Why did serious professionals, with decades in their industries, who knew or should have known that the original festival wasn’t going to happen, keep working toward its inevitable implosion? Why was one of them willing to give a Bahamian official a (lit­eral, not figurative) blow job just to ensure McFarland’s ship­ment of Evian water would make it on time—and still be open to visiting him in prison after? Why did thousands of the most image-conscious, web-savvy youths in America ea­gerly throw their money at an illusion? And why, long after it became clear something was seriously wrong with the event, did hundreds of those young people still jump on hastily char­tered last-minute flights to a foreign country? Suddenly I was seeing patterns everywhere, like the John Nash of influencer marketing, with red yarn tying together Billy McFarland and Donald Trump, while Elon Musk and Kris Jenner faced off from opposite ends of my brain conspiracy board.

Con artists have presumably been around since prehistoric times. But there was something new here at play, a tech-assisted accelerant, that enabled McFarland to subvert our hyperconnected society, which, given all these technological advancements, should have spotlighted him from miles away. But by filtering his scam through a network of trusted influ­encers on social media, which caught the attention of legacy news outlets more than happy to cover things superficially from an entertainment angle, McFarland had been able to wash the stench of fraud from his scheme, resulting in a pure hype cycle that bypassed any need for proof of concept.

And with a millennial army willing to follow these influential generals from the screen to the literal ends of the earth, Mc­Farland was able to convince a series of experienced investors to keep funding the scam—at least until it all fell apart in real time, where else, but on social media. McFarland may, for a time, have been the most famous, but he is not, by far, the only con artist feasting on hype in the digital age.

It’s tempting to chalk all this up to the naivete of young people. But it’s not just millennials and Gen Z’ers falling for it—it’s their parents too. This impetus to dive blindly into a shallow pool of unverified claims spans generational, socio­economic, and educational levels, from the 28-year-old North Carolina man who shot up a pizza parlor because he falsely believed it was a front for child sex trafficking, all the way up to 97-year-old Henry Kissinger, who accepted a seat on the board of directors of Theranos, one of the biggest scam companies that ever existed. At least he just lost his dignity—the Walton family (which owns Walmart), Rupert Murdoch, and the DeVos family—all of them presum­ably sophisticated investors and certainly long-term profes­sional rich people—reportedly lost a combined $375 million in Theranos.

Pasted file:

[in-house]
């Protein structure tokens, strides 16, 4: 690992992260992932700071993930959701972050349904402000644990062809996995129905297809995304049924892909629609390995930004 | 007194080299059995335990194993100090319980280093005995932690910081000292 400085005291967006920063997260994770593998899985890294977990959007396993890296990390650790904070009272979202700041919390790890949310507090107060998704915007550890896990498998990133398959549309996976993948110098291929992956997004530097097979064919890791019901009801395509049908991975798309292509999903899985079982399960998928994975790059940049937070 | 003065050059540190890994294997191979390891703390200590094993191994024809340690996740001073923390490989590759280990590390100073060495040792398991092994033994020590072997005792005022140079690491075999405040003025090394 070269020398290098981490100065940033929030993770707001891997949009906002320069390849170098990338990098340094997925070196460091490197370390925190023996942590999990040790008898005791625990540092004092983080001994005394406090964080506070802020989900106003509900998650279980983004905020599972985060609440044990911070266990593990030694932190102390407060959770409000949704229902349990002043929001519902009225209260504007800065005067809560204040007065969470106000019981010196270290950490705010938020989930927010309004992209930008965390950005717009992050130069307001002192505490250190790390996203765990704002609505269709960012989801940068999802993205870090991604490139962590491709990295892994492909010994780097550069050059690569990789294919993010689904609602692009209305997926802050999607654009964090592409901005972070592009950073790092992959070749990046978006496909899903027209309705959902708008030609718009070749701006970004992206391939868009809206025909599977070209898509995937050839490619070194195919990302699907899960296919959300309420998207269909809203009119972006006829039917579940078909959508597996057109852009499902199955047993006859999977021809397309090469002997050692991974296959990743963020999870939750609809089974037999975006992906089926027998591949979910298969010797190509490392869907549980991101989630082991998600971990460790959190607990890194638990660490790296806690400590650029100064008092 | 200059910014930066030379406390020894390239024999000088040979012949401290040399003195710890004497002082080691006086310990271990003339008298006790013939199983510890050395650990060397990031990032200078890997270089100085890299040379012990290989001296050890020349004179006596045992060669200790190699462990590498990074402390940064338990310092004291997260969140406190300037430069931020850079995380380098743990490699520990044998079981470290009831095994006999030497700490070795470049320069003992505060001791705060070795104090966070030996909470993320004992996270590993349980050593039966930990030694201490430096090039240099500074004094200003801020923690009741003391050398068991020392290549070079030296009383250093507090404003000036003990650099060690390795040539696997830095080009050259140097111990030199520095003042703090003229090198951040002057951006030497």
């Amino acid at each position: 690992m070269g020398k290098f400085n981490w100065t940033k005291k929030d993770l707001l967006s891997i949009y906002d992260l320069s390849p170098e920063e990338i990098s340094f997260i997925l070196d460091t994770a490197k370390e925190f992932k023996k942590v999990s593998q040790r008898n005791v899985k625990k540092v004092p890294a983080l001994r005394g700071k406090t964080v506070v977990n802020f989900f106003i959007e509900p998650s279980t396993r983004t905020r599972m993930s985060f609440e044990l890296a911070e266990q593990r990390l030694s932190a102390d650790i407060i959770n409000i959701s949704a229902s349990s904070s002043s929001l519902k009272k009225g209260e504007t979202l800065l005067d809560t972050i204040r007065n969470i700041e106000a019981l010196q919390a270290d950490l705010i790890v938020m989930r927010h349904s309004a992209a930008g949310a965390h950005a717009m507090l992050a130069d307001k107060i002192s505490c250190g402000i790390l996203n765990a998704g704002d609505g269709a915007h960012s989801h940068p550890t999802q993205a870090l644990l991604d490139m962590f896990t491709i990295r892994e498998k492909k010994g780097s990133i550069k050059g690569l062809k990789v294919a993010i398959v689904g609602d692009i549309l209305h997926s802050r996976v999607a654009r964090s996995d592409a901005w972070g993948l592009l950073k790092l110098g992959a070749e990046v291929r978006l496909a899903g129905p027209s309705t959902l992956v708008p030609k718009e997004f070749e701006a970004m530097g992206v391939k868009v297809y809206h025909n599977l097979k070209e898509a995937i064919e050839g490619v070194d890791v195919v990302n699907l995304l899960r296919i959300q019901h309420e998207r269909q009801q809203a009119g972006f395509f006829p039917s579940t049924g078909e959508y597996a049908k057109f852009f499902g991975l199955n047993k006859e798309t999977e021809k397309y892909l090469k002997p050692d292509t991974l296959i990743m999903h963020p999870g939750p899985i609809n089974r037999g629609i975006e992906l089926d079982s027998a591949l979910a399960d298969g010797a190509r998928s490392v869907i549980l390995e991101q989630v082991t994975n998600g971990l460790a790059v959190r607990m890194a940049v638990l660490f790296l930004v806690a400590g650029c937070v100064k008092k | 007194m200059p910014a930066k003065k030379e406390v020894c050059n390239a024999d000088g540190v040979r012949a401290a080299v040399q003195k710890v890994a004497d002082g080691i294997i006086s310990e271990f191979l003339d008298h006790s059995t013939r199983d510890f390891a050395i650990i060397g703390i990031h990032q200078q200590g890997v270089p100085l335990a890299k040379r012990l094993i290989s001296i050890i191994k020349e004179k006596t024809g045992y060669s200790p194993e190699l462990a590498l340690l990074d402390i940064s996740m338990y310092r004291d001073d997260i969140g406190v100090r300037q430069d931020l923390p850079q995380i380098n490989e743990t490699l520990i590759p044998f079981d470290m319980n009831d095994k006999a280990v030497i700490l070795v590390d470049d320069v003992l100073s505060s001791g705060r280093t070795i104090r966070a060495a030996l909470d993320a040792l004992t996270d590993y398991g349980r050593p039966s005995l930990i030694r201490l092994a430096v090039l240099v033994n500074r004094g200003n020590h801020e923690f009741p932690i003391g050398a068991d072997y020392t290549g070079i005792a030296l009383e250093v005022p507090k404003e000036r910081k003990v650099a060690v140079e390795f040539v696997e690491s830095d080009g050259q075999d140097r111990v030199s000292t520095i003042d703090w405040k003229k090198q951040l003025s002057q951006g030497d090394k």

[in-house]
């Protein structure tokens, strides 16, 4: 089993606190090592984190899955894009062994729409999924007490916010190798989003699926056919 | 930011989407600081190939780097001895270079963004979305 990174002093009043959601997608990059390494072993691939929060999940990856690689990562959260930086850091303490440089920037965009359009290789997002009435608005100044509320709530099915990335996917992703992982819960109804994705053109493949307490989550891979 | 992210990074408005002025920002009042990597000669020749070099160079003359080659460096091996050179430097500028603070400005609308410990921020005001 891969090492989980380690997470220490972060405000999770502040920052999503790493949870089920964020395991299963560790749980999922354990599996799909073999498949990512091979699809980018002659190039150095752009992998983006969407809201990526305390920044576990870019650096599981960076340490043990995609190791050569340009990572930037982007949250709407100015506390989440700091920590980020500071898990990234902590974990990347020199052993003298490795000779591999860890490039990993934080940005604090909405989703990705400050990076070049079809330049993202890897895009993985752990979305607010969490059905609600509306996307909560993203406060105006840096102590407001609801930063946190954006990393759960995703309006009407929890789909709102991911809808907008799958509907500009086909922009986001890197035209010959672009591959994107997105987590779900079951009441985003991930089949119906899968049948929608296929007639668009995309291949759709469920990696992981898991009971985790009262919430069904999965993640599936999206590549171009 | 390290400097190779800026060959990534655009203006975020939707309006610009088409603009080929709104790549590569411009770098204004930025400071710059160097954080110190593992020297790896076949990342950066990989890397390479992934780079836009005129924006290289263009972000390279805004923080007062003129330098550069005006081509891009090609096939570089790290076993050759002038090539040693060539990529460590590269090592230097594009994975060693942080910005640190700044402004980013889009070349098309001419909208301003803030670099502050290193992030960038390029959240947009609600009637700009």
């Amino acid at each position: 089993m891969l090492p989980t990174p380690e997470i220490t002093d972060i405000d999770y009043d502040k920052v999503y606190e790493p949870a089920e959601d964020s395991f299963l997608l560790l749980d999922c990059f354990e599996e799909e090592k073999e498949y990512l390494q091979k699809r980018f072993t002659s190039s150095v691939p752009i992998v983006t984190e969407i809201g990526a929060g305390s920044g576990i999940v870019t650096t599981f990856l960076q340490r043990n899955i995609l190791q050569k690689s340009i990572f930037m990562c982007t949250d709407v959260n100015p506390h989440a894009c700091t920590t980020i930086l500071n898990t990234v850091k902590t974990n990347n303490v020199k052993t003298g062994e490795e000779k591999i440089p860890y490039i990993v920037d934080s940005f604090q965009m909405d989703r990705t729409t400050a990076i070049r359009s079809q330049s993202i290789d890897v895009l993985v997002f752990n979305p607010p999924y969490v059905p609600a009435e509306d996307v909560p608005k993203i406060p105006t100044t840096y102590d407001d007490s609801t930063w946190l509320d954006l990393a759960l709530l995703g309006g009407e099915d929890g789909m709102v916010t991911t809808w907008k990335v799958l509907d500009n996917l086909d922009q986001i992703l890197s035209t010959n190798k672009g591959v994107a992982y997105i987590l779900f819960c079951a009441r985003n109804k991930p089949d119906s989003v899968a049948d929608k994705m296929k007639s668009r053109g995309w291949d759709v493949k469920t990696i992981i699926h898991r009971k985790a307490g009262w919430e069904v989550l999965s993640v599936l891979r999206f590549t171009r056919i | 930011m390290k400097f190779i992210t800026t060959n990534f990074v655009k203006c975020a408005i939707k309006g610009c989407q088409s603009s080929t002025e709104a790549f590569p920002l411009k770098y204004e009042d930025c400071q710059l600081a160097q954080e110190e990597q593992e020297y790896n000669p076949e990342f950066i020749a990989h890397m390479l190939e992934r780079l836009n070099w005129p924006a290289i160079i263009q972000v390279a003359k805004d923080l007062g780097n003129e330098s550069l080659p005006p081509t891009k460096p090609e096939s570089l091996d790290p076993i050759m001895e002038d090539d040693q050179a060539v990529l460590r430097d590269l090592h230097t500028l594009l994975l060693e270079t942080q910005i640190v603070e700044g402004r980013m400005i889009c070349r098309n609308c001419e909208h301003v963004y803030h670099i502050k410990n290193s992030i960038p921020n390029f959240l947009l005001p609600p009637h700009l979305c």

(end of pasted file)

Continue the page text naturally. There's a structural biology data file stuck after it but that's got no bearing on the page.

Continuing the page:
It’s the same mindset that brought us Juicero, the $400 juicing machine that managed to raise 120 million real dollars before a journalist figured out the machine only worked almost as well as squeezing the bags of fruit pulp with your own two hands. It’s the millions of people tuning into Newsmax, a television channel that appears to exist solely to cater to people who feel Fox News committed a crime pun­ishable by death for calling the state of Arizona for Joe Biden on Election Night.

In retrospect, it’s little wonder McFarland thought he could sell a half-brained idea and use someone else’s money to try to make it come true. Wishful thinking wrapped up into an aggressive sales pitch and pounded into the public psyche via pop culture and social media until enough people give up resisting the idea is just good business practice.

We have more tools available to uncover bad actors than ever before, yet we persist in playing along with them.

The result is a curious conundrum of this connected age. We have more tools available to uncover bad actors than ever before, yet we persist in playing along with them. We keep arguing online with bots and ordering products on Amazon from companies that don’t exist (this happens far more often than you’d think) simply because they were favorably re­viewed by someone we don’t know. An entirely new currency that doesn’t actually exist is thriving in the multibillion-dollar crypto exchange, enabling companies like Burger King Rus­sia and Kodak to goose their stock prices just by announcing plans for their own branded version of fake digital money.

We’re taking vitamins we don’t need and swallowing supple­ments we can’t pronounce and putting jade eggs in our vagi­nas because we were told to do so by freelance writers whose only health qualifications are working for a site that happens to be owned by the beautiful and famous movie star Gwyn­eth Paltrow. Is any of it all that different from the thousands of kids who entrusted their physical safety to a 25-year-old scammer simply because the model Bella Hadid ac­cepted north of $300,000 to wink at a camera?

Public Enemy’s “Don’t Believe the Hype” dropped in 1988. Thirty-some years later, it would seem we’ve learned nothing.

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Hype

Excerpted from Hype: How Scammers, Grifters, and Con Artists Are Taking Over the Internet―and Why We’re Following. Used with the permission of the publisher, HarperCollins/Hanover Square Press. Copyright © 2021 by Gabrielle Bluestone.

Gabrielle Bluestone
Gabrielle Bluestone is a journalist and licensed attorney from New York whose writing has appeared in the New York Times, Washington Post, New York Observer, Sunday Times Magazine, Esquire, InStyle, and Gawker. She is the Emmy-nominated producer of Netflix’s “Fyre” and the associate producer of “Different Flowers,” winner of the 2017 Kansas City FilmFest Festival Prize.